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S3: It should just be a period. There are concentration camps or detention camps in Changgeng It’s not a question mark, but the fact it is really underscores the information asymmetry that we have here, where a lot of people behind the Great Firewall might know a little bit about it, because, again, going back to the fact that this is a rather elite, people probably have access to international news, but it really underscores that even people with access to international news and even mainland Chinese who live and work overseas aren’t super aware or don’t think too much about this and that they needed to ask questions of of others of wiggers to get a sense of what was really going on.

S7: We’ll be right back.

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S2: I want to pause here for a second and back up and talk about Internet censorship in China. I think most people have an understanding that online speech is very limited, that a lot of American social media companies don’t operate there. But I want to talk about how strict the control is and also how it’s changed over time. So if you were to go online in mainland China now, what can you see?

S3: You can’t see Facebook, you can’t see Instagram, you can’t see Snapchat, you can’t see Twitter.

S2: You can’t go on Gmail and you can’t do a Google search the Internet, as most Americans know, or the or the world. This is what most people mean when they talk about the Great Firewall of China. But what may be surprising is that it hasn’t been like this for all that long. Melissa remembers a time when Google was the number one search engine in China. And even though there was a censorship apparatus in place, it was slower and not quite as harsh as it is now.

S3: So a lot of things have changed over the last decade. And what you can see in China are social media apps and platforms that are Chinese that the government can control. And especially since the rise of Xi Jinping, it’s been even worse in terms of the level of censorship you used to be able to use Weibo, which is a Chinese version of Twitter, which is still around. And you could you could say things and eventually maybe the tweet, the Weibo would be deleted and censored.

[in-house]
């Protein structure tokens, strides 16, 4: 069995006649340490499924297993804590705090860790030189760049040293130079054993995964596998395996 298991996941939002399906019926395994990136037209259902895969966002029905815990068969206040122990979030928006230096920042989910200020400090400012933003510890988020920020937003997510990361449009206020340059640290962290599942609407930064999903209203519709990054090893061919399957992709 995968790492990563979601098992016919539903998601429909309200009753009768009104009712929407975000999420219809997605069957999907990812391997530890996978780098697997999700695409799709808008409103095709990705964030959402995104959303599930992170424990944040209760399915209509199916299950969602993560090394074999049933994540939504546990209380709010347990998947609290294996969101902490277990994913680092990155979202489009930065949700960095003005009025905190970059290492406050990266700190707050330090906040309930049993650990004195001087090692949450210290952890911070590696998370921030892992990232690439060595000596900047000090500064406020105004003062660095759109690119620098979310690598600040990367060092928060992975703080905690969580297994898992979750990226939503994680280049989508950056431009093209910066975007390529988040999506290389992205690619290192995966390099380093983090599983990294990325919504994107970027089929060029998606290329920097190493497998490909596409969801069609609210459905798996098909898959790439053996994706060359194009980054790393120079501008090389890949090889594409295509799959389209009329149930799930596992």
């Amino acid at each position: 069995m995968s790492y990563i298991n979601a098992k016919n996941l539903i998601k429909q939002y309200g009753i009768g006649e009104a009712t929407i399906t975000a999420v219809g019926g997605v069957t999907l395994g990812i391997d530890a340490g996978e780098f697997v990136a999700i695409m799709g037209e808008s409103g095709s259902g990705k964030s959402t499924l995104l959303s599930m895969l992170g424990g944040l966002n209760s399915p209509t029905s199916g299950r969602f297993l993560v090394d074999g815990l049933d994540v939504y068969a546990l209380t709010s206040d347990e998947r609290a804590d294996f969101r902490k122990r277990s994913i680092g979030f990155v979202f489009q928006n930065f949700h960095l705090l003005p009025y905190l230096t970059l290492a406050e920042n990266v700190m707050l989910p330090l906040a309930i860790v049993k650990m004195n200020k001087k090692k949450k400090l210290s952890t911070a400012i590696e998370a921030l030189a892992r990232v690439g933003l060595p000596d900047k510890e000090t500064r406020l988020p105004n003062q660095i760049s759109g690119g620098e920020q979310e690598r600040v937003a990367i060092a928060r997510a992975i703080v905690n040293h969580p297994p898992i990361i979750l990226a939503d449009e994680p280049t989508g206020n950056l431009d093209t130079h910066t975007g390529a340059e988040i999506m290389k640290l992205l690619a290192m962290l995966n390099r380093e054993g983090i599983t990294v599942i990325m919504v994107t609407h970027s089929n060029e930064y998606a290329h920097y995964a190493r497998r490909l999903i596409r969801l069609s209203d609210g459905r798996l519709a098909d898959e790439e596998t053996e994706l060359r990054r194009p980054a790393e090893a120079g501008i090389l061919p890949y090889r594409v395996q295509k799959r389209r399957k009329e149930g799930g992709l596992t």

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S2: But it there was a period where everyone could read it, people could read it. What happened when she took over? It happened really slowly, like one thing, you know, chipping away.

S3: But it was very clear that it was a new sheriff in town for lack of a better way of explaining it. Suddenly, virtual private networks, which is one way for Chinese to circumnavigate blocked websites, were harder to use to. So they were throttling the VPN so that they knew. And at some point, the government also moved in to force real name registration of Weibo accounts. That really changed things because, you know, more pseudonyms, no more pseudonyms. And of course, as we know on Twitter, you can still use pseudonyms as you can to a certain extent on a lot of other social media apps. So that really changed things in terms of cooling the temperature, in terms of what people say.

S2: It’s because of this strict environment. But the clubhouse conversations were such a big deal. So I was in one room where Taiwanese and mainland Chinese were talking about Taiwan, which is an independent democracy that Beijing considers part of China that needs to eventually return to China.

S3: And so it’s a very touchy topic. And there is a lot of propaganda that Beijing does in terms of Taiwan. And this propaganda just is not just in media, but also in public education in China. So from a very young age, you’re sort of fed a narrative about Taiwan. So it was super interesting to hear people from Taiwan explain things to people inside China.

S5: They would ask questions like, well, you’re a democracy. And I’ve been I’ve been in this room listening to you guys for a few hours. And it’s clear that you guys are progressive. So what if, you know, there’s a referendum in Taiwan and there are and they vote on X and you you don’t support X?

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S2: So what happens then? And the Taiwanese were sort of saying, well, we’re democracy, so we have to accept the results of of something we disagree with.

S5: And then, you know, maybe we’ll protest, maybe we’ll all be our politicians. Maybe we’ll try to get the word out in media. But it was just so interesting to you. It was almost like people like teaching democracy.

S2: And that’s also where I can see why the Chinese state would worry, because it was like an education in democracy for a lot of people listening, perhaps inevitably, the censors came for clubhouse. On Monday evening, Chinese users started to notice that access to the app was being limited. And Melissa says on this kind of thing happens. There’s no announcement, no justification. Clubhouse just started not allowing people to sign in. The ones who were already online could see the app behaving strangely and they realized immediately what was happening.